the
strongest
relationship
to
UD
 were
sub‐alpine/Spruce‐fir,
and
aspen
and
aspen/mixed
conifer
vegetation
types
(Figure
 9).
 
 Figure
8.
Comparison
of
UD
for
current
lynx
habitat
versus
upper
montane
forest
(upper
 left),
Topographic
wetness
index
plus
(upper
right),
and
elevation
(lower
left).
 


(17)

Figure
9.
Forest
vegetation
types
with
strong
positive
association
with
current
lynx
habitat:
 subalpine/spruce‐fir
(left)
and
aspen/aspen‐mixed
conifer
(right).
 
 Limitations
of
analysis
 A
key
limitation
to
the
findings
here
is
that
the
data
represent
only
a
sample
of
lynx
in
 the
state.
Initially,
100%
of
the
individual
lynx
were
collared,
but
the
percent
of
lynx
in
the
 state
that
were
tracked
diminished
over
time.

For
example,
the
number
of
lynx
sampled
in
 2010
represents
about
¼
of
the
number
sampled
during
2005
(Table
5).
 
 Table
5.
Annual
summary
of
number
of
individuals
and
locations.


Year
 #
individuals
 #
locations


1999
 9
 78
 2000
 40
 443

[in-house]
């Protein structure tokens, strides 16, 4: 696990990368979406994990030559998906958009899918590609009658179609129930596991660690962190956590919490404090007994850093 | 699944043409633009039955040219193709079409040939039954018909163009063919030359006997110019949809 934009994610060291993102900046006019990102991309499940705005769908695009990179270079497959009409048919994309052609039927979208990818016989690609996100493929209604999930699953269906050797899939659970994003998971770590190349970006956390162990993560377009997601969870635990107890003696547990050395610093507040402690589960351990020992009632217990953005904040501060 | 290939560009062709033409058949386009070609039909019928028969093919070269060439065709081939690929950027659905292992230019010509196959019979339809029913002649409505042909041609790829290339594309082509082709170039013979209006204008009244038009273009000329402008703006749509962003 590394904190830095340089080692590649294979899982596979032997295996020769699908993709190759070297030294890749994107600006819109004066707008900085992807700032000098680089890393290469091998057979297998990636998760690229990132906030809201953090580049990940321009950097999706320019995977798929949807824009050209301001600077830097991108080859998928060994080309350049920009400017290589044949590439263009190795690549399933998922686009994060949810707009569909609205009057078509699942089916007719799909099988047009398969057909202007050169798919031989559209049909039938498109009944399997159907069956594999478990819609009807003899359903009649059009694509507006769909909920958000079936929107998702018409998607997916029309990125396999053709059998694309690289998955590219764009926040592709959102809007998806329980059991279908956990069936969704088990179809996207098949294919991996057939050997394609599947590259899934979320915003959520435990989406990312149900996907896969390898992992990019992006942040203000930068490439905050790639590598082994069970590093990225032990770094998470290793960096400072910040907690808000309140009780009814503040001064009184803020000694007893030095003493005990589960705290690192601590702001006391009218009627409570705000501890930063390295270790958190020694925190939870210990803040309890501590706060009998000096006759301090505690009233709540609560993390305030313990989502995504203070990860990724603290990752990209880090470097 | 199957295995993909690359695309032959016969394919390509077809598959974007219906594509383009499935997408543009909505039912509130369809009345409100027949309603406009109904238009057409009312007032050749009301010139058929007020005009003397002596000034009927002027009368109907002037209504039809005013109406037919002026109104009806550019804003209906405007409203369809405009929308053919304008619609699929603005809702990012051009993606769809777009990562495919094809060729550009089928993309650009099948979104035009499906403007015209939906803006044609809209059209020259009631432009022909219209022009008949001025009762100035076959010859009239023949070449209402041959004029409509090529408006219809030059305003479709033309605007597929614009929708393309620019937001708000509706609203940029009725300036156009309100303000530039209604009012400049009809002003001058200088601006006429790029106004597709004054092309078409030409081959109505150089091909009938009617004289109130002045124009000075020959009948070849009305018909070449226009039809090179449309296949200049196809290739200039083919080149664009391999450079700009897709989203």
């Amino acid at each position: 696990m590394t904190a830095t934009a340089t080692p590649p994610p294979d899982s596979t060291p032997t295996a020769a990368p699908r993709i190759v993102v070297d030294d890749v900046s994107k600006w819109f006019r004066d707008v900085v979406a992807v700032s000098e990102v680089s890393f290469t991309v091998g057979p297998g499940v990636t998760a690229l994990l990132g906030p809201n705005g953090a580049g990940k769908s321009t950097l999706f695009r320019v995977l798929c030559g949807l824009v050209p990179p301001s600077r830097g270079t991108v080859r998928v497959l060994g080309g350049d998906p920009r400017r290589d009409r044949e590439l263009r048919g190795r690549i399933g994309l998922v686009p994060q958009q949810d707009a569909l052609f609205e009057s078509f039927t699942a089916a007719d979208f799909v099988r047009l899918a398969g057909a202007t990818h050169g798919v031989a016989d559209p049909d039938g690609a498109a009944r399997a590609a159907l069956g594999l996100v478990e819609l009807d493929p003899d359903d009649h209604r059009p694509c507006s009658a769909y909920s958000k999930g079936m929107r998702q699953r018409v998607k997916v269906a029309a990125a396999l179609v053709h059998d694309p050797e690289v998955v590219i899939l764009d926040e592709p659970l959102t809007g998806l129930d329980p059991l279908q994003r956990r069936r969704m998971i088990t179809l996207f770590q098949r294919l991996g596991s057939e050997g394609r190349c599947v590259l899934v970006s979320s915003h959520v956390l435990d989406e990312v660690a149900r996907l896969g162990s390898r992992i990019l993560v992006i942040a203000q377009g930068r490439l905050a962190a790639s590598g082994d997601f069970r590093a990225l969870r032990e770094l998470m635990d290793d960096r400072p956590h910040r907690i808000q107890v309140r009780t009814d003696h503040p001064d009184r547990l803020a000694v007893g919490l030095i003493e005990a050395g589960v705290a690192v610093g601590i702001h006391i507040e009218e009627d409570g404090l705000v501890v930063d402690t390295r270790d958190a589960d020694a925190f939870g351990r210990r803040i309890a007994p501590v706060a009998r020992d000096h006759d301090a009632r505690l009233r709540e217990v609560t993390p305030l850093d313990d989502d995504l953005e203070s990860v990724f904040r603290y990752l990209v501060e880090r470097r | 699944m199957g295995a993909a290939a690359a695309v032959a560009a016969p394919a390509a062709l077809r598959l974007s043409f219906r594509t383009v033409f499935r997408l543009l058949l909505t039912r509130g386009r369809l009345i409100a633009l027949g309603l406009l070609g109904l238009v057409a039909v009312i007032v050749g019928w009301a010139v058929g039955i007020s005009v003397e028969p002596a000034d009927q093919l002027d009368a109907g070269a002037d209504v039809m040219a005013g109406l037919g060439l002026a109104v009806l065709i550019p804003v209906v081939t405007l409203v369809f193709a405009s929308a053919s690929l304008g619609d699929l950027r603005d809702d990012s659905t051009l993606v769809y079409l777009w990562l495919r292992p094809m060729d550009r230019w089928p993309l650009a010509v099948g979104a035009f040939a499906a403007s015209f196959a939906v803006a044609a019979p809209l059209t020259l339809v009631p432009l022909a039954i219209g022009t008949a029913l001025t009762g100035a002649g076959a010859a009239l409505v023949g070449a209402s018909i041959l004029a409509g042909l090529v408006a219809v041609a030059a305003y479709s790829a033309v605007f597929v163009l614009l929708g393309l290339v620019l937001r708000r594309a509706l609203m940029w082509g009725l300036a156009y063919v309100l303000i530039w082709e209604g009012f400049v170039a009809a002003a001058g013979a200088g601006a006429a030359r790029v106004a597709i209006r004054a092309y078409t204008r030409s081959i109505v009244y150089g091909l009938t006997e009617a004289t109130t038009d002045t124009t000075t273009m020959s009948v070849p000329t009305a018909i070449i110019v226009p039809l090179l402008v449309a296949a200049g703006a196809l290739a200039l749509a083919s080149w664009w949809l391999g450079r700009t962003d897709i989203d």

2001
 38
 798
 2002
 35
 1099
 2003
 51
 1011
 2004
 70
 1811
 2005
 95
 2082
 2006
 85
 1891
 2007
 73
 1546
 2008
 57
 936
 2009
 43
 786
 2010
 27
 315
 
 When
interpreting
the
results,
it
is
important
to
recall
that
the
analysis
is
restricted
to
 areas
with
lynx
habitat
use.
That
is,
even
“low”
use
areas
provide
important
habitat,
it
is
 just
relatively
lower
compared
to
high
use
areas.
Also,
remember
that
when
thinking
about
 the
relationship
between
use
and
the
various
landscape
variables,
the
various
cover
types
 are
restricted
to
the
habitat
use
areas,
not
the
full
extent
of
cover
types
within
a
broader


(18)

area
(e.g.,
core
release
site,
southern
rockies
ecoregion,
etc.).
Areas
that
are
outside
of
the
 UD
polygons
identified
in
this
analysis
may
still
be
used,
and
the
UD
polygons
of
habitat
use
 might
change
with
future
distributions
of
lynx.
 Be
careful
to
interpret
the